G-protein coupled receptors represent a major focus of pharmaceutical drug discovery efforts, owing to their involvement in many important signaling pathways associated with both normal physiology and human disease. Nevertheless, little structural and functional information is known about these membrane proteins due to their recalcitrance to expression, and formation of soluble, monodisperse, functional membrane receptor preparations. However, the recent development of """"""""nanodisc"""""""" technology should permit the functional reconstitution of soluble chemokine GPCRs for biophysical characterization. The reconstitution of other GPCRs into nanodiscs has been successful and allowed subsequent biophysical studies which have yielded important information about their activation mechanisms. These studies will establish a protocol for the preparation of soluble, monodisperse, and functional chemokine receptors for use in a wide array of biophysical experiments aimed at increasing our understanding of disease-related chemokine receptors.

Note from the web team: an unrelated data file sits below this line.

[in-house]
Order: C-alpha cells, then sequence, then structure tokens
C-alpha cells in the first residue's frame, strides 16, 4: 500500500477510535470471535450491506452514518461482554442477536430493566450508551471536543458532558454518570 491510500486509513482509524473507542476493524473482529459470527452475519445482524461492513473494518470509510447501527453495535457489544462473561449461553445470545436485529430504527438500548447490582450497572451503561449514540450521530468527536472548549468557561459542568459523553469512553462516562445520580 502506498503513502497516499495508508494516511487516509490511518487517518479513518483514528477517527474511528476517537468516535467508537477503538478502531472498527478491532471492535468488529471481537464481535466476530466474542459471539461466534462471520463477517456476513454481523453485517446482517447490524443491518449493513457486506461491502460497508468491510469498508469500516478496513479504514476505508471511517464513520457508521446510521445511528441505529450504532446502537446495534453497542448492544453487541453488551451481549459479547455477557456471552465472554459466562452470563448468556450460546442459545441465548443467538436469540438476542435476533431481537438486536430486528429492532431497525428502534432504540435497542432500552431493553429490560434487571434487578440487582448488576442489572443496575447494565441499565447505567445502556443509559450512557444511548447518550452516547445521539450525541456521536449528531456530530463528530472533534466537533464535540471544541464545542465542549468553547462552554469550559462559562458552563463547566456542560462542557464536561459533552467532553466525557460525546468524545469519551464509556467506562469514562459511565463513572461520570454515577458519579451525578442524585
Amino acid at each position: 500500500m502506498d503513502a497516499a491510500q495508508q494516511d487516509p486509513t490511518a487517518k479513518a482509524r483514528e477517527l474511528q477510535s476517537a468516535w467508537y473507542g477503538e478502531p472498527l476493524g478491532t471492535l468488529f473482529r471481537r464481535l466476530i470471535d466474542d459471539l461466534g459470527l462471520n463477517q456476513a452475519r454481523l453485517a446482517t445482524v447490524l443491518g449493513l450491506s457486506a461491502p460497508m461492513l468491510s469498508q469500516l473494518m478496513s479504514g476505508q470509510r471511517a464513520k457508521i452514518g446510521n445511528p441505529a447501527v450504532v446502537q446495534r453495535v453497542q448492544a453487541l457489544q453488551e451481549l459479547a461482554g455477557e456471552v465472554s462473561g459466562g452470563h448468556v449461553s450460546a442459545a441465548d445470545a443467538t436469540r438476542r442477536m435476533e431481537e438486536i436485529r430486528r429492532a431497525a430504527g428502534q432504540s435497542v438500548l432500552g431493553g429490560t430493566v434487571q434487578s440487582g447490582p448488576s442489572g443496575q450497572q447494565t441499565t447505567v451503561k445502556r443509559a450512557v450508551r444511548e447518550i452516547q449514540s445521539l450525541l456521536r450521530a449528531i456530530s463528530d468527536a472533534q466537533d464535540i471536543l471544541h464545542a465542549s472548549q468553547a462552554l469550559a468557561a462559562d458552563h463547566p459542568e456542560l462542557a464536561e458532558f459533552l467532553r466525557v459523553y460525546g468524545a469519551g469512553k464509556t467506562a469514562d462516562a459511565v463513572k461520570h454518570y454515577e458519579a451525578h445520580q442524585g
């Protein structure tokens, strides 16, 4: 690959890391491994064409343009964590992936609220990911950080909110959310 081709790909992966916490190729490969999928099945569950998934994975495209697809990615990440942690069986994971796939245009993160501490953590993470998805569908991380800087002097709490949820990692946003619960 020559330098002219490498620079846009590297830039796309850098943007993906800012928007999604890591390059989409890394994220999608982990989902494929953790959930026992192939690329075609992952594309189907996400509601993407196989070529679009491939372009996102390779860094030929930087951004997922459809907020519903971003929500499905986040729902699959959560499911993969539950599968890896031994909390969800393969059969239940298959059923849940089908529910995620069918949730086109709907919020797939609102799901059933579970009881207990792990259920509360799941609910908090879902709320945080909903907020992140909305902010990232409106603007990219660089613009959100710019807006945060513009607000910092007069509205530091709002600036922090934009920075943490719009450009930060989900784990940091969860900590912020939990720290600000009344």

Specific Aims are as follows: (1) To further optimize the yield of overexpressed chemokine receptors. (2) To reconstitute and characterize the nanodisc technology. (3) To find conditions for the functional reconstitution of the chemokine receptor CCR1 into nanodiscs. (4) To elucidate the activation/inhibition mechanisms of CCR1 using fluorescence spectroscopy. CCR1 can currently be expressed at ~1 mg/L, a quantity that is sufficient for the proposed studies;however, higher expression levels are feasible through the use of a codon-optimized gene. After implementing the published nanodisc technology, conditions (detergents, lipids, etc.) will be screened for the functional reconstitution of chemokine receptors. We will measure the ability of reconstituted receptors to bind chemokines and activate G proteins to assess functionality. Subsequently, we will use fluorescence assays to monitor the agonist/antagonist induced conformational changes that occur in the chemokine receptor upon ligand binding. Describing these changes and correlating them with the physiochemical characteristics of the ligands used should highlight important features of the receptor:ligand interactions. These studies will contribute to our understanding of the mechanism of activation of chemokine receptors, an important class of proteins known to be involved in the pathologies of cancer, multiple sclerosis, rheumatoid arthritis, renal fibrosis, and transplant rejection. Because inappropriate chemokine-mediated cell migration has been shown to hasten the growth and metastasis of cancer, our long term goal is to use our understanding of receptor responses to find methods for inhibiting the proliferation of cancerous cells.
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